How are there no backstories in these rides? Many rides, attractions, and restaurants have extensive backstories. Recently, Big Thunder Mountain was given a backstory with a painting that resembles Tony Baxter (although I thinks it looks like Donald Sutherland). Just because there's a backstory doesn't mean the rides have them as well. The Indiana Jones Adventure ride doesn't have a storyline although it has an extensive backstory, which is clearly told as you enter the caverns.Quote:
And there are no characters and backstories in Pirates of the Caribbean and The Haunted Mansion. Don't buy into the myth of the linear narrative.
I'll throw out a completely different idea-- what if WDI had a concept for an addition to AK, and the Avatar licensing helped it get funding?
As we've seen so many times before, ride and show plans often get stuck at the concept stage until they're matched with the right venue and theme. Imagine if there were an effort to bring a version of Tokyo DisneySea's centerpiece, Mysterious Island, to a US park. AK is the only candidate that has the space, theming, and need for such a major area.
Mysterious Island contains two attractions, "Journey to the Center of the Earth" and "20,000 Leagues under the Sea" along with a couple of themed restaurants, all packed inside a highly-themed volcano.
The rides themselves involve exciting visits to strange areas (one underground, the other undersea) filled with fantastic neon-colored imaginary creatures. The rides are fun, though the stories are somewhat lackluster and lack a commercial property tie-in to help merchandise the new land. It would seem that a Avatar re-theming would fit easily into these frameworks, replacing the animatronics and sets with those that match the world of Avatar and its sequels, much as Indiana Jones was turned into CTE/Dinosaur.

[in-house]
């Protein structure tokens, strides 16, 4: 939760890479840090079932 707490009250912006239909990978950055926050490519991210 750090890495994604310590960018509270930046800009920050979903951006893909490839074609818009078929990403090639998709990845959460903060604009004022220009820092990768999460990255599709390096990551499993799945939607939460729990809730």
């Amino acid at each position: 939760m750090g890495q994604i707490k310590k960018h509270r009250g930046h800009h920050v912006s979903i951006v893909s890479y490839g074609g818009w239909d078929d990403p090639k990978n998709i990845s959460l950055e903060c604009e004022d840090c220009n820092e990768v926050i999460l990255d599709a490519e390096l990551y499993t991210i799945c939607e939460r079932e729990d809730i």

And those in charge of making budget decisions might be swayed to make a major investment around a theme from James Cameron and the highest-grossing film of all time rather than the public-domain writings of a 19th century writer.
Mysterious Island's volcano theme would certainly be exciting, and the fire show would be visible from far away and add a dynamic element, especially at night. On the other hand, Avatar is centered around a certain giant tree, and the wienie at the center of AK is certainly in need of an upgrade.
What do you think of my concept?
Interesting idea! I think people dislike the theme/ip of avatar though, and also dislike cloned land as seen by the mild backlash towards the speculated cars land at DHS.
I probably won't be going to Tokyo Disney anytime soon though, and would love to see mysterious island even if it is blue.
The "everything must have a structured backstory" conceit that still clings to the parks is the inheritance of those days, and is continued by many of the execs who Michael hired, trained and promoted, and those who they in turn hired.
Mr. Wiggins quotes author Neil Gabler "With the acquisition of Marvel and now of Lucasfilm,
Disney may have finally found the grail. You don't need imagination or art. All you need is a brand."
Um ... Didn't the Company's namesake begin that approach several decades ago? Mr. Disney did not write Snow White, Cinderella, Pinocchio, Sleeping Beauty, Robin Hood, etc. Rather he gripped those stories (created in the imaginations of persons outside of the Company) and found success by altering their presentation.
Mr. Gabler's assertion could (justifiably) be met with a resounding ... "And?"
Put "Journey to the Center of the Earth" in Magic Kingdom to replace the Speedway. There's enough room and the theme bridging Fantasyland (Fantasy) and Tomorrowland (Tech) fits.